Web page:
It's one of those things where I had an idea of what it was all supposed to be about as I was writing it and, through later drafts, as I was really thinking about it, the different elements really started to coalesce for me. If you think about it in a metaphorical sense, a maggot is this sort of liminal creature. It's something that is in a state of about-to-become-something and it stays that throughout the whole piece, even at the end when it fully changes and we’re down to these four people, who find their new maggot at a gas station. To me, that's saying something about community in general and about the ethos of community that is represented in this piece. There isn’t necessarily a point to community and what defines it can change over time. It's morally gray. The maggot never hatches into something because the community just is what it is. There is no ultimate state of community, there is no point. It’s just that state of becoming.

You talked about it a little bit in terms of the second-person evolution of this piece, but this story has such an interesting relationship with time. It covers several hundred years in just about twenty pages. Why did you choose these time periods to focus on? Was there something specific about each time period that connected with the theme?

I was thinking about it partially in terms of the evolution, or common evolution, of an American town into a modern metropolis. Specifically, there's also a climate-change angle, which comes through in a lot of what I write. It is maybe not as present in this piece, but it was in the back of my head. We start in this very small, pre-industrial farming town and then the town gains an industry, and then it comes into the early 20th century, beginning to be post-industrial and entering World War I. Then on from there, we go into modern-day and then post-modern, almost post-apocalyptic-esque. I was following major economic points and major points in industrialization and development through time, and therefore, major points of different population sizes. I wanted to explore the community at vastly different sizes of people.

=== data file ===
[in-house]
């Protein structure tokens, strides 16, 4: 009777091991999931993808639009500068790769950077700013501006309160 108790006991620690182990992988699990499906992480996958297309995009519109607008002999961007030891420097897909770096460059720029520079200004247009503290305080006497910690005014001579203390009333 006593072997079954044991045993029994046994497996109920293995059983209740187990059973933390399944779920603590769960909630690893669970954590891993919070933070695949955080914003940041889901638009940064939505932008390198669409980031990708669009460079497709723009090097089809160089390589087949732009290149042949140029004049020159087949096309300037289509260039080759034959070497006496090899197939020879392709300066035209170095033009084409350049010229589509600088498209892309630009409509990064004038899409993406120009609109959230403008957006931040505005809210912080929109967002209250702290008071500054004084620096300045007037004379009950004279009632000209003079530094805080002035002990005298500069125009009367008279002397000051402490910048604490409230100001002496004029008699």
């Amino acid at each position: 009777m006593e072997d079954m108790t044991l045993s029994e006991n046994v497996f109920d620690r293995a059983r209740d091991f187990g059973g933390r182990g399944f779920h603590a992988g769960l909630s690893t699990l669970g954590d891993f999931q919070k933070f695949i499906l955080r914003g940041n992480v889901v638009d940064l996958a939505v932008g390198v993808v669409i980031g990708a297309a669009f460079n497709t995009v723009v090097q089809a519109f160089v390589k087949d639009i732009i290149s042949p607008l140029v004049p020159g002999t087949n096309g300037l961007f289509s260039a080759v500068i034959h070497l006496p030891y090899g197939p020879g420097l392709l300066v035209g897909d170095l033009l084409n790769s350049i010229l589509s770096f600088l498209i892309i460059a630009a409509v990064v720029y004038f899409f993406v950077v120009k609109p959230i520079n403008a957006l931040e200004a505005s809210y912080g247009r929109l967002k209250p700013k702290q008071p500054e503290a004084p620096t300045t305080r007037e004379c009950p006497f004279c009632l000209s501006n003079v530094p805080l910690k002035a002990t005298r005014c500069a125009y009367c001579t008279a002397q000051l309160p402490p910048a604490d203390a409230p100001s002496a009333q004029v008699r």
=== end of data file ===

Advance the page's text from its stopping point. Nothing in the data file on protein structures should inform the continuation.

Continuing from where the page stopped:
I’m wondering how the physical structure of the piece, the italicized intros and longer sections, informed your process of writing it? Was it always going to be structured like that or did that naturally evolve?

This is a piece where I definitely planned a lot, but when I put down the first draft, it was structured like this. I think this is probably the only piece I’ve ever written where I do these italicized intros and I'm sure it's something that I read in class that entranced me. I was dealing with the problem of, “Okay I want to try to make a story work over three hundred years in twenty pages.” The only way for me to do that would be to have individual little scenes. I figured if it was all just a summary, it would come off as preachy or didactic. It wouldn’t really be giving that visceral experience of being in a community or glimpsing into a really intricate community at several different points and feeling like you can get a grasp of the sense of the time, the zeitgeist at that moment. The italicized sections really solved the other side of that problem, which was getting a more summarized view of that whole area of time. They ended up being these very sense, impressionistic, montage-y views of that community in that time period. In earlier drafts, the last section, which I believe is by far the longest one, was a lot shorter. My readers in my workshop class as an undergrad said, “We really like how in the scene we are here and we really liked the characters.” If there's ever a modern point in the story, it is the last one. The rest of them are a sort of build-up. I gave that one more space. But it was definitely a chicken-or-the-egg situation. The type of story I wanted to write presented a weird problem and so the weird solution kind of came all at once to fit around itself.

Throughout this piece, several characters come and go with varying degrees of importance to the overarching narrative. Towards the end of the story, we really get a closer look at this group of four survivors. You mentioned that in the workshop process, people were intrigued by this group. Was the process of writing this smaller family group different than how you'd approached the rest of the story?